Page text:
Number of 2013 bets for senators now 33 Category: Nation Published on Tuesday, 04 December 2012 19:08 Written by Joel R. San Juan / Reporter THE number of senatorial candidates for next year’s midterm elections is now 33 after the Commission on Elections (Comelec) approved the certificate of candidacy (COC) of the representative of evangelist Eddie Villanueva’s Bangon Pilipinas Party (BPP). Comelec Chairman Sixto Brillantes Jr. disclosed that the poll body gave due course to the COC of Israel Virgines despite that it was filed hours after the 5 p.m. deadline in October. Brillantes said the issue on Virgines’s late filing of COC was accidentally sidelined since they have been pre-occupied with the ongoing purge of the party-list groups. In approving his COC, Brillantes said the poll body took into consideration that Virgines is a nominee of one of the major political parties in the country. Based on his COC, the 45-year-old Virgines is a teacher by profession and resides in Silang, Cavite. Virgines earlier claimed that he failed to filed his COC on time because he was caught in a traffic jam going to the Comelec’s head office in Intramuros, Manila. “We don’t think he is a nuisance candidate since he came from the party of Villanueva,” Brillantes said. Villanueva, a religious and political leader, launched BPP during his failed presidential bid in 2010. Virgines will be joining 32 other candidates in the senatorial race next year. Among the other official candidates are Paolo Benigno “Bam” Aquino IV, former Nacionalista Party Rep. Cynthia Villar of Las Piñas, former Party-list Rep. Ana Theresia Hontiveros-Baraquel, former Sen. Maria Ana Consuelo “Jamby” Madrigal, former Sen. Ramon Magsaysay Jr., Laban Rep. Juan Edgardo Angara of Aurora, Sen. Alan Peter Cayetano, Sen. Antonio Trillanes IV and Sen. Aquilino Martin Pimentel III, of the ruling Liberal Party (LP). Other candidates who belong to the United Nationalist Alliance (UNA) are Maria Lourdes Nancy Binay, Margarita “Ting-Ting” Cojuangco, former Sen. Richard “Dick” Gordon, former Sen. Ernesto Maceda, former Sen. Juan Miguel “Migz” Zubiri, Puwersa ng Masa Rep. Joseph Victor “JV” Ejercito of San Juan, Lakas Rep. Maria Milagros “Mitos” Magsaysay of Zambales, Nationalist People’s Coalition Rep. Juan Ponce “Jack” Enrile Jr. and Sen. Gregorio “Gringo” Honasan.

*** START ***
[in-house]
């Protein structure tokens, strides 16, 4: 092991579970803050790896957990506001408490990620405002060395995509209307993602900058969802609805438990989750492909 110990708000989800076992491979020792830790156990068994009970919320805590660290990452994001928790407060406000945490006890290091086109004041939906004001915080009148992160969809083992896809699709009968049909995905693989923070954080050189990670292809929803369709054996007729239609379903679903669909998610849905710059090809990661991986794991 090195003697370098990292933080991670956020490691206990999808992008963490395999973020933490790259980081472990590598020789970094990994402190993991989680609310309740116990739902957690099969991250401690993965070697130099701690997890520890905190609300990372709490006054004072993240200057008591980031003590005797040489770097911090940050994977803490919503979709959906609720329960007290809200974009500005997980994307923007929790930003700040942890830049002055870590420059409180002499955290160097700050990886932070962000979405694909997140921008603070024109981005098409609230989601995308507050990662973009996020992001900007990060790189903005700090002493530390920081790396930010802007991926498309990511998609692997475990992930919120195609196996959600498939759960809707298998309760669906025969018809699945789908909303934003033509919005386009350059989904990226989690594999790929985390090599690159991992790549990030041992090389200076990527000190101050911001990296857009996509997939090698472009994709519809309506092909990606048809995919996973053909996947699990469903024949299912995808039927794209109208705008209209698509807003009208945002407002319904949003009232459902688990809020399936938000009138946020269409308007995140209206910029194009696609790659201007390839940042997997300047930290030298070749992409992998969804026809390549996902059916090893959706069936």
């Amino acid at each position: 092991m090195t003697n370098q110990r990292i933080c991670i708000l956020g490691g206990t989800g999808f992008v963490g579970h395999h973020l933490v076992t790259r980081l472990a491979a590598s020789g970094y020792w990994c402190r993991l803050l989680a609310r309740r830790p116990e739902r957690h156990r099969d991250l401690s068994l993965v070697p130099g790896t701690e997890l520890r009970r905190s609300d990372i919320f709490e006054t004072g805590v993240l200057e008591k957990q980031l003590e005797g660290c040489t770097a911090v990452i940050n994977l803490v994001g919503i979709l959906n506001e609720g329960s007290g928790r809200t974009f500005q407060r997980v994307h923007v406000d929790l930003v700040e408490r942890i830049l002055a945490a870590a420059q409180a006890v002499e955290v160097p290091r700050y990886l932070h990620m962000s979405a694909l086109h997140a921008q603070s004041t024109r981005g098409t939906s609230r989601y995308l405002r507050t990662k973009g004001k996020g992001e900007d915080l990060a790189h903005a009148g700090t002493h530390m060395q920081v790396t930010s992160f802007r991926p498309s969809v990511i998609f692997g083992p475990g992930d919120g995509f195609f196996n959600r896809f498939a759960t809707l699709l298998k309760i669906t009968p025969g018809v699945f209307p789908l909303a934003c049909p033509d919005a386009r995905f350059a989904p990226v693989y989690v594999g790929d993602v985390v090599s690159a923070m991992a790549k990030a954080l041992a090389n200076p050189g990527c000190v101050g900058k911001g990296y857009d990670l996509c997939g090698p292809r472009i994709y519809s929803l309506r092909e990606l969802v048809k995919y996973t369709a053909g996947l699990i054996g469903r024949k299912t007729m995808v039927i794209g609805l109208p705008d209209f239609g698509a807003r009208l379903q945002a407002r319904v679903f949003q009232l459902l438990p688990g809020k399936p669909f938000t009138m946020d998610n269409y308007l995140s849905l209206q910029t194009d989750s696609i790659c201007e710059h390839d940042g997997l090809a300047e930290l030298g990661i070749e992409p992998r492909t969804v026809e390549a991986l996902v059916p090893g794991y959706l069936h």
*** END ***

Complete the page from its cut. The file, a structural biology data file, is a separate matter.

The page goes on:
The Comelec en banc has also allowed common candidates of LP and UNA to run for the Senate—Movie and Television Review and Classification Board Chairman Grace PoeLlamanzares, Sen. Francis “Chiz” Escudero and Sen. Loren Legarda. Also seeking a senatorial position, John Carlos de los Reyes, Marwil Llasos and Rizalito David (Ang Kapatiran Party), former Constabulary chief Ramon Montaño, Puerto Princesa Mayor Edward Hagedorn, Party-list Rep. Teodoro “Teddy” Casiño of Bayan Muna, Ricardo Penson (independent), Samson Alcantara (Social Justice Society), and Greco Antonious Beda Belgica, Baldomero Falcone and Christian Seneres (Democratic Party of the Philippines). Meanwhile, Brillantes said the Comelec is set to issue a resolution officially deputizing personnel of the National Police and the Armed Forces for the 2013 elections. The Comelec is also scheduled to hold a command conference on Wednesday with the National Police on the implementation of the election gun ban. Another party-list group seeks relief from SC ANOTHER party-list group had asked the Supreme Court to stop the Comelec from enforcing its earlier resolution that disqualified it and other supposed marginalized groups from participating in next year’s elections. In a petition filed before the Court, Binhi, or the Partido ng Mga Magsasaka Para sa Magsasaka, asked for the issuance of a status quo ante order against the ruling of the poll body. Through its lawyer Charita Agdon, the party-list group claimed the decision of the Comelec to disqualify it from joining in next year’s elections on a mere reason that its members are affiliated with a cooperative in Cabanatuan City, Nueva Ecija, was “whimsical” and “abusive.” “It is a manifest abuse of discretion on the part of the respondent Comelec to cancel the registration based on the pretext that the petitioner is not among the marginalized and underrepresented, and in doing so removing any chance on the part of these small farmers to be part of the legislative body so they can have a chance in promoting their interests in law making,” it said in its petition. The Comelec canceled the registration of Binhi and other party-list groups claiming that they do not represent marginalized groups, thus disqualifying them from participating in next year’s elections. Binhi told the court that the Comelec committed grave abuse of discretion in its decision to cancel its registration since it has fully complied with requirements under the law.